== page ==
But if you are able to go beyond the gates, you will see a typical Tuscan villa, that Sting bought from the duke Simone Velluti Zati, surrounded by an Italian-style garden planted with boxes, roses and lemon trees, sloping down to the wild and natural park tended by landscape designer Arabella Lennox Boyt and supplied with plants from nursery Piante Mati in Pistoia. However, the secret of Sting’s music and ability in remaining at the top while living in his secluded and very private Tuscan haven, hangs in mid-air: on the balcony that, from the villa’s last floor leads to the farm a few meters away and, from there, to the super modern and super technological recording studio built in the barn.
Everything happened and happens there, in that barn transformed into the temple of music. Lately the Police got together again there and from those Tuscan hills the band’s new tour took off. There Sting lives, in his armchair with a built-in music stand. The locals were intrigued by him at first, then they got used to his kind reservedness and shyness, upset only when the expansive Dustin Hoffman arrived in town as his guest. Now the villagers consider him one “of the family” , they see him riding his mountain bike with his friends or body guards always keeping at a safe distance. They meet him in the woods or near small lakes which Sting, a natural lifestyle enthusiast, prefers to his beautiful pool surrounded by meadows and olive trees. Some years ago they even got used to the hundreds of posters hanging all over and showing the singer’s photo while he donates blood and the writing: “If Sting donates blood, you can too”. Sting wanted to help the local blood donors association “Fratres”. “We are proud-says the mayor of Figline Riccardo Nocentini- that Sting mentions our woods and hills in every interview. I hope to persuade him to take part in a big local event”. The famous DVD “All this time” was recorded at the Palagio on the evening of September 11 2001.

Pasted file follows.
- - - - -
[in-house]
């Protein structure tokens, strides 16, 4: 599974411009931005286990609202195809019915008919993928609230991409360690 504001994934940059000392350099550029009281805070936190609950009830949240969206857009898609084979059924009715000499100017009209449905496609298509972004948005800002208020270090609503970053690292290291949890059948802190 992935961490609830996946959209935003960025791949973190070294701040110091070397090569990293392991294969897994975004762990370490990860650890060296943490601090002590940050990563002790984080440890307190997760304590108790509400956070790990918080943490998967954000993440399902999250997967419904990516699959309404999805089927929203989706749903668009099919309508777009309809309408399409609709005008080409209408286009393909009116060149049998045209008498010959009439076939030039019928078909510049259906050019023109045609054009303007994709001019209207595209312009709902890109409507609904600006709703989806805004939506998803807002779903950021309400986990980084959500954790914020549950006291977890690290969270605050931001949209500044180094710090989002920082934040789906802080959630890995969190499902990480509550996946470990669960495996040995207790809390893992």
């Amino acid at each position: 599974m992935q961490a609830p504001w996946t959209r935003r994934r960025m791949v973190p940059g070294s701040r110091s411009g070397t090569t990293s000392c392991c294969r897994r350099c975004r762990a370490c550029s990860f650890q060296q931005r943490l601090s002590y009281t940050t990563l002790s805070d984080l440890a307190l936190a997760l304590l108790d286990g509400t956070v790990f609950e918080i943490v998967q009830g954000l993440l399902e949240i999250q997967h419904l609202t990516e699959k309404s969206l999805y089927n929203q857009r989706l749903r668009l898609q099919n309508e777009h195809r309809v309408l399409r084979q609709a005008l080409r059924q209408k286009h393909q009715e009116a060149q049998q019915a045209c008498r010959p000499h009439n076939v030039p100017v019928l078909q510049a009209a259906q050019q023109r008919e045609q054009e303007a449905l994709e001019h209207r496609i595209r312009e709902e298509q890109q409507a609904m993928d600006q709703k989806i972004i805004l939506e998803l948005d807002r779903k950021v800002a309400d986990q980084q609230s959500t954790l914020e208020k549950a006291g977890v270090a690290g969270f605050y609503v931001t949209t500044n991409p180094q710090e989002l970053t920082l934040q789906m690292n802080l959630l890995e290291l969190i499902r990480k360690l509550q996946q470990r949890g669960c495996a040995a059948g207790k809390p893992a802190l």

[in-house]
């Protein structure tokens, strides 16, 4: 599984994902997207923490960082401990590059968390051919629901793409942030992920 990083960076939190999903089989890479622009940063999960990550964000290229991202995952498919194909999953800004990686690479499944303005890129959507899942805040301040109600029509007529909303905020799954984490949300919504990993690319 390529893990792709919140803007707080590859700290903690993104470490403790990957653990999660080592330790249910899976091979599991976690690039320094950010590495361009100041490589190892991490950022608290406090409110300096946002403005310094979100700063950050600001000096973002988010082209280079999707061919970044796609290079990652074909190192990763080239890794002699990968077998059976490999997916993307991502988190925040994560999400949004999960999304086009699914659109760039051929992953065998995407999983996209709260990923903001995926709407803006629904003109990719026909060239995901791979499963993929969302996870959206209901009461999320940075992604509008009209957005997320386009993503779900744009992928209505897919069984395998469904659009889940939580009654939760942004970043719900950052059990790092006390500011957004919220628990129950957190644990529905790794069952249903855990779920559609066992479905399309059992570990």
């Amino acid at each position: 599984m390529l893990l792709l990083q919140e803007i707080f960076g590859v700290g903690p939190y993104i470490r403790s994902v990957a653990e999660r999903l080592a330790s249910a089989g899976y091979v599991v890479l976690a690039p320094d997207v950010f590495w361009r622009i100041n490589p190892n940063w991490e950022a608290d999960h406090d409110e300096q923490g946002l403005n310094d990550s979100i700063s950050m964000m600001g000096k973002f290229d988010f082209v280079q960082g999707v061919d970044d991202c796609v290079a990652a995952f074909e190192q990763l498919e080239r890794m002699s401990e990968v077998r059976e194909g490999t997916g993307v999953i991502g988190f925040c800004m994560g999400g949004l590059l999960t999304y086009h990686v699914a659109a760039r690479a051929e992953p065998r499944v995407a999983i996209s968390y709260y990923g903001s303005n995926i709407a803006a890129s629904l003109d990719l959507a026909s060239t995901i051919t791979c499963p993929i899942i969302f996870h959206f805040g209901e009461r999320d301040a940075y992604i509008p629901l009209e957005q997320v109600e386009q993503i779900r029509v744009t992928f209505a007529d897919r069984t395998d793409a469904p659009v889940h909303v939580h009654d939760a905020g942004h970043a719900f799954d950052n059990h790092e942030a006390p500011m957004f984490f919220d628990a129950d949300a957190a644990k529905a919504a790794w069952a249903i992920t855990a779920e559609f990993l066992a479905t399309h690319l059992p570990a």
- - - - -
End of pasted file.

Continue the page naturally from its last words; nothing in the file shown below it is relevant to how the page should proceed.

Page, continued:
The date had been chosen in advance, it should have been a party for a few friends in the villa’s garden. It turned out to be a very sad party: the American musicians were unable to contact their families, Sting had lost a friend in the Twin Towers attack but refused to get into a panic. “I am angry, confused, scared” he said, but he went on with his work, with tears in his eyes, dedicating his most intense and touching version of “Fragile” to the Twin Towers’ victims. After the Police tour, Sting will probably go back, flying his private jet, to his beloved Tuscan countryside where he also devotes much time and energy to organic agriculture. In Tuscany he produces olive oil, wine and jam.
A few years ago, he spent six million euros to buy a huge plot of land at a short distance from his Tuscan-Provençal-British-ethnic style villa: hectares with about ten farmhouses that Sting is restructuring with architect Mertens’s help. They say that he will not rent them, he will use them as guesthouses for his friends. Madonna has already been spotted while asking for directions to reach the Palagio, as well as Springsteen, George Clooney, Elton John, Tom Hanks. Just to mention a few names.